Hate Dumb: While it's widely accepted as a pretty bad movie, it's not uncommon to see people overreact with childish anger at its mere mention. It may have its flaws, but it's not like it killed anyone.
Hilarious in Hindsight: When Ivy, in her guise as Pamela Isley, is about to kiss (and kill) Commissioner Gordon, she stops and tells him "On second thought, you're way too old for me." At one point in her life, Uma Thurman was married to Gary Oldman, who portrays the younger Gordon during his early career in Christopher Nolan's Batman series.
In the movie, Batgirl defeats Poison Ivy. In reality, Poison Ivy got the last laugh: Uma Thurman was able to salvage her career after this, but Alicia Silverstone...was not. And it wasn't even by choice like Chris O'Donnell, her career just died. See Never Live It Down.
Hollywood Pudgy: While the film averts this by never pointing it out, Alicia Silverstone had noticeably put on weight since her fame peaked, and the press had a field day with it at the time of the film's release.
Ho Yay: Undertones of it are pretty much undeniable between the title characters. Supposedly, George Clooney retroactively claims he played Batman as gay (although it seems more of a Take That against said undertones than anything with truth in it).
Dick Grayson: You're just saying that so I can't kiss her, is that it?
Bruce Wayne: Listen, Dick, it's a poisonous kiss.
Dick Grayson: A poisonous kiss? You don't understand. She understands how I feel.
Bruce Wayne: She has clouded your mind and you're not thinking straight.
Dick Grayson: I am thinking straight. For the first time in a long time.
Pretty much anything that Schwarzenegger says, due to the sheer lameness of his puns.
Never Live It Down: Joel Schumacher has been forever associated with this film during his lifetime, despite his strong resume before the Batman franchise he became a B-List director. He's also frequently Mis Blamed... um, even by himself, apparently, taking full responsibility in interviews for all of its problems ("If you don't like the movie, blame the director" he said at one point). By contrast, the screenwriter Akiva Goldsman had no setbacks at all and even went on to win an Oscar for his script for A Beautiful Mind. Producer Peter MacGregor-Scott is almost completely unknown despite arguably having more to do with the quality of the film than anyone else.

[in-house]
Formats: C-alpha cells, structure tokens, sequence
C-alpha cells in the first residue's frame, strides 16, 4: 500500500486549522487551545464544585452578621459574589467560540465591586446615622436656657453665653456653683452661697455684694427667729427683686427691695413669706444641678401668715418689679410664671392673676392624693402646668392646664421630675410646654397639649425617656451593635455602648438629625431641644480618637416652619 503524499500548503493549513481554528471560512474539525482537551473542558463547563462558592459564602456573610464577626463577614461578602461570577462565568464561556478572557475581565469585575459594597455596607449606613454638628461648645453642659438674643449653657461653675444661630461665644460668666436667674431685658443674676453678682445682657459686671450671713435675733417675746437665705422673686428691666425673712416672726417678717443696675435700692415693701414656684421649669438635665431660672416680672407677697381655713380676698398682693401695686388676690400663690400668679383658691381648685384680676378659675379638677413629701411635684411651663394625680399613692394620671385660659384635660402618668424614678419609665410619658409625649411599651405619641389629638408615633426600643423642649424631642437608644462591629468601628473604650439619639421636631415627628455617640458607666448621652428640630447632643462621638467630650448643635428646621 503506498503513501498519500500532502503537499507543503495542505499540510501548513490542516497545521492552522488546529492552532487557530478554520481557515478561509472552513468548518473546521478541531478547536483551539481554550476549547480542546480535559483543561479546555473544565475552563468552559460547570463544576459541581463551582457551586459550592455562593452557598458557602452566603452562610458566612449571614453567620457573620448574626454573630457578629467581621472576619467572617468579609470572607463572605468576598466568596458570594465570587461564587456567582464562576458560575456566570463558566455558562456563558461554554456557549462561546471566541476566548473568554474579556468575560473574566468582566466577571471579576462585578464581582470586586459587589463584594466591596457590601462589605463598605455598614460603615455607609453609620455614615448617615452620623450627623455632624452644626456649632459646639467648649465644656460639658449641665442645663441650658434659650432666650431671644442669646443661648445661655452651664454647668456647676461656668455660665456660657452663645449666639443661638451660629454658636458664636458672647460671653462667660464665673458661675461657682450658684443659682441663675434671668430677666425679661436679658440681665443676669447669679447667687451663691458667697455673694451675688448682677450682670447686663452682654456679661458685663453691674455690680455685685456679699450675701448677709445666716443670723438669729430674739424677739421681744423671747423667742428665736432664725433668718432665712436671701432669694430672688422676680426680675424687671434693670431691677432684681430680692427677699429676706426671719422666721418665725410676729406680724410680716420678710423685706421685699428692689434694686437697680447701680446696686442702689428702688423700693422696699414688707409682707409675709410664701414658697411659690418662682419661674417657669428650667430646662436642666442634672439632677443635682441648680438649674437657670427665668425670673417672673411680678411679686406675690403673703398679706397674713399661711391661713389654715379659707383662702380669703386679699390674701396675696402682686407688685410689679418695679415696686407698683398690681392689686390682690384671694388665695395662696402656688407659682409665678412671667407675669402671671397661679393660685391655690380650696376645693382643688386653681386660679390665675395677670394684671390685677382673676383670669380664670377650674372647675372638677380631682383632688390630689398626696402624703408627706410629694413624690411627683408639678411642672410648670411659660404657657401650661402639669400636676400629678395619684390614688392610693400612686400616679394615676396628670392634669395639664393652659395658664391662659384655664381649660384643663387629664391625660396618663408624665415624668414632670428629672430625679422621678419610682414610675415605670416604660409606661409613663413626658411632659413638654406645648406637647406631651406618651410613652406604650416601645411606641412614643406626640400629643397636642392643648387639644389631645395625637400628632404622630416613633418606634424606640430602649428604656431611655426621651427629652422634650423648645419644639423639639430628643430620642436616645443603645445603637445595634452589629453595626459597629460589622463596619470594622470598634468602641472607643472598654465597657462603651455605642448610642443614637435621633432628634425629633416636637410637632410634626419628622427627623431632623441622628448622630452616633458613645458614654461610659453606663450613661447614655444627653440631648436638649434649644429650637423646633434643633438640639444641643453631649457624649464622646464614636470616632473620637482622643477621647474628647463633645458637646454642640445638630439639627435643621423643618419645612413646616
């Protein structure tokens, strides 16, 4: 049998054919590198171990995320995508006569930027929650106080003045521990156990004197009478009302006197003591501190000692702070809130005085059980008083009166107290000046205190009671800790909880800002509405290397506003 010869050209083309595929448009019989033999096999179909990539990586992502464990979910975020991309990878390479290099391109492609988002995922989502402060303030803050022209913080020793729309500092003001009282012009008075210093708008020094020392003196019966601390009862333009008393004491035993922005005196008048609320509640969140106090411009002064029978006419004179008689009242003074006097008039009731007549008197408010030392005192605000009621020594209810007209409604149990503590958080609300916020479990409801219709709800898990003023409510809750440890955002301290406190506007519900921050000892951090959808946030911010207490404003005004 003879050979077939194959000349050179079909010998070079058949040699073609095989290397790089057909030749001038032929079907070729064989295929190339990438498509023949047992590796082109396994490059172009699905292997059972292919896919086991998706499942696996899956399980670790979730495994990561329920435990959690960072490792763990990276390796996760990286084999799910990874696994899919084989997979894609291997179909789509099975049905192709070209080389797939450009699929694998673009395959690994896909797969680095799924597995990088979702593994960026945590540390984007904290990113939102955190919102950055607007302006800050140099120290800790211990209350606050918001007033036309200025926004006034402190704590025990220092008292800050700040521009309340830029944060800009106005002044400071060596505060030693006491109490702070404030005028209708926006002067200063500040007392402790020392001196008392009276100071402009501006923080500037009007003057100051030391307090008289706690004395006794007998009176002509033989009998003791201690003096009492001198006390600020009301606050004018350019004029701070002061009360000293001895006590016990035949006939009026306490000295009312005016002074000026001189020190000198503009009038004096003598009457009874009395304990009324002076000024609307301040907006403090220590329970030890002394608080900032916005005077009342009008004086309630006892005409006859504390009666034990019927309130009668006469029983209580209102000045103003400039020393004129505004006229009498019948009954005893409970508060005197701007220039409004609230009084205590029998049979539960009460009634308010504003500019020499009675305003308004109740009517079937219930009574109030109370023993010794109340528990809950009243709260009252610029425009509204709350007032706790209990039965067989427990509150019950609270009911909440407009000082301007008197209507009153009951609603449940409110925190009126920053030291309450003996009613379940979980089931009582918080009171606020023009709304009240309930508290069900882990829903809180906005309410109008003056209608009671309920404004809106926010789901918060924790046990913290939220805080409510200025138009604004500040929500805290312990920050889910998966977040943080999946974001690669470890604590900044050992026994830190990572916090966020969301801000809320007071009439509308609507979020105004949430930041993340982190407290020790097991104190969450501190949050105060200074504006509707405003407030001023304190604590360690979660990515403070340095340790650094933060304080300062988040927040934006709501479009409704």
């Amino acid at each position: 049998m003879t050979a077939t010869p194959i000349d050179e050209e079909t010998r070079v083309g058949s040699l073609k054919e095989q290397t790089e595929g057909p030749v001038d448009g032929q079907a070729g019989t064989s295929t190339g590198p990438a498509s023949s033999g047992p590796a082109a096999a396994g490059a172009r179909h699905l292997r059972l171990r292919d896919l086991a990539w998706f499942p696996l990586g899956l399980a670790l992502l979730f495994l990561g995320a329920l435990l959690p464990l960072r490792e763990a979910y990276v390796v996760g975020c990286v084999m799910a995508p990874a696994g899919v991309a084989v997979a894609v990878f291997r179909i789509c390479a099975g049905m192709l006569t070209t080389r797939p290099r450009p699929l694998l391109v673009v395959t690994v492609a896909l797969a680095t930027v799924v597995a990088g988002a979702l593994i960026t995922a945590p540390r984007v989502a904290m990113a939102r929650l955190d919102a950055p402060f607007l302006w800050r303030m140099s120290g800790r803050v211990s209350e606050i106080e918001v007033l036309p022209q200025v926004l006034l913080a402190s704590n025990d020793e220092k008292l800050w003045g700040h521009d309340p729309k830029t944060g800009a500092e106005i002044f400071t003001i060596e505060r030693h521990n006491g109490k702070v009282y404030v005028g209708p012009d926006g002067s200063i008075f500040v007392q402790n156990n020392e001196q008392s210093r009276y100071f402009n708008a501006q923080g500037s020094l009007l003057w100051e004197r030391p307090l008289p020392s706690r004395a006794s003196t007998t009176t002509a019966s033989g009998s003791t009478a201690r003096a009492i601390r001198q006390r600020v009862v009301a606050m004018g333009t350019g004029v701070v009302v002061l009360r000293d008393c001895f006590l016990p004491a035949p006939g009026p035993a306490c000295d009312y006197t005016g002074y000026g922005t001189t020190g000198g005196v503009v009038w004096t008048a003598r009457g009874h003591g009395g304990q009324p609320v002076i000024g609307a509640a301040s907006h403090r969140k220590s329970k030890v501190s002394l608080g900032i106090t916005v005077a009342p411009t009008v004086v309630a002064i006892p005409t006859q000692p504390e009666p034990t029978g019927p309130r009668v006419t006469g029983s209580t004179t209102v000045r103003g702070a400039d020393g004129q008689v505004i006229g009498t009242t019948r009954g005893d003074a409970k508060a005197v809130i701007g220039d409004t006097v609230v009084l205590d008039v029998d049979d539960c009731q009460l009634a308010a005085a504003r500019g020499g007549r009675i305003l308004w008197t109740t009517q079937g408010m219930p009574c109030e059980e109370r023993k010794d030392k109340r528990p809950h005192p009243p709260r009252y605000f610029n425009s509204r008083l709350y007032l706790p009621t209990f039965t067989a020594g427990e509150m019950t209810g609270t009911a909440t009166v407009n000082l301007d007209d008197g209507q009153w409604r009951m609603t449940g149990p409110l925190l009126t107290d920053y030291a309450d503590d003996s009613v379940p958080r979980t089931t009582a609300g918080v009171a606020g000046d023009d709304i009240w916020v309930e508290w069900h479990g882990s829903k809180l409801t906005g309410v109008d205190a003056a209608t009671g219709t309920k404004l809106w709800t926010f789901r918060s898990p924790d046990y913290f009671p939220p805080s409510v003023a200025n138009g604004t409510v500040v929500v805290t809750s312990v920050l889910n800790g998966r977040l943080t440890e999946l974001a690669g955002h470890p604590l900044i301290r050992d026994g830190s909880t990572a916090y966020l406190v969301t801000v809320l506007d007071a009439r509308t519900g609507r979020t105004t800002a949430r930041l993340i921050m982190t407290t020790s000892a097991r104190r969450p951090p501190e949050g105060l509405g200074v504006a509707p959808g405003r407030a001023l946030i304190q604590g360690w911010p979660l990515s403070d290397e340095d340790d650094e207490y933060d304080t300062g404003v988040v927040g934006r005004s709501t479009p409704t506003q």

The combination of this film and the equally disastrous The Avengers 1998 knocked Uma Thurman back for a few years. She was eventually able to subvert this, but it took several years and the Kill Bill movies to do so.
Alicia Silverstone and Chris O' Donnell both seemed to drop off the A-list soon after this movie.
O'Donnell's work slowed down by personal choice; he said he had plenty of offers on notable projects, but turned down just about all of them so he could focus on raising his children.
The problem with laying the blame where it belongs (with Warner Bros) is that, given the MASSIVE success of both The Dark Knight Trilogy and Joker, it became unthinkable to blame them for this movie. After all, how can the studio that brought us both the Heath Ledger Joker and the Joaquin Phoenix Joker be the same studio responsible for Bat-nipples and ice puns?
The Problem with Licensed Games: The Play Station got a sandbox-style action game published by Acclaim that was panned for crappy controls; it also featured obviously synthesized renditions of pieces from Elliot Goldenthal's score in the movie. A beat-em-up was also released for the portable Game.Com, and it fared similarly to its 32-bit counterpart with critics.
Snark Bait: Ripping on this film is pretty popular. Many snark sites have dedicated time to it. The film was also nominated for a whopping eleven Golden Raspberry Awards, including Worst Picture, though it only won for Worst Supporting Actress (Alicia Silverstone).
Its presence is all but guaranteed on a "worst Superhero film ever" list, and makes more occasional cameos on generic "Worst Films Ever" lists as well. Cracked.com, however, used this movie's reputation to create a list of "five comic book movies way worse than Batman and Robin"-- most of which are waaay more obscure than Batman and Robin.
Bane especially seems to be a good source of snark, especially when compared to the one played by Tom Hardy in The Dark Knight Rises.
So Bad It's Good: If you go in knowing what to expect, and mine it for the unintentional humor, there can be some silly fun to be had.
NONE of those effects compare to the fact that there are certain scenes in the movie that are just played backwards AND forwards.
Squick: Alfred had a Batsuit made for Barbara... in her exact, form-fitting measurements.
Took the Bad Film Seriously: Michael Gough, despite a very limited screen time, gives a genuinely heartwarming performance as a terminally ill Alfred Pennyworth. It is one of the few things about the movie that can be enjoyed at face value. It helps that he had goodwill built up from his presence in the previous three films.
Villain Decay: This movie takes Bane, one of Batman's most strategically successful enemies in the comics, and turns him into a Pokemon Speaking caveman.
Wangst: Robin seems to spend a good chunk of the movie complaining about something or other.
WTH? Casting Agency: Arnold Schwarzenegger as Mr. Freeze. Schumacher wanted a man who looked like he was "chiseled out of ice," so Arnold was high on his list, but those with familiarity with the source character tend to have this reaction.
Most folks just assumed he was cast because he had a slightly similar accent to the character's portrayals in the Adam West TV series.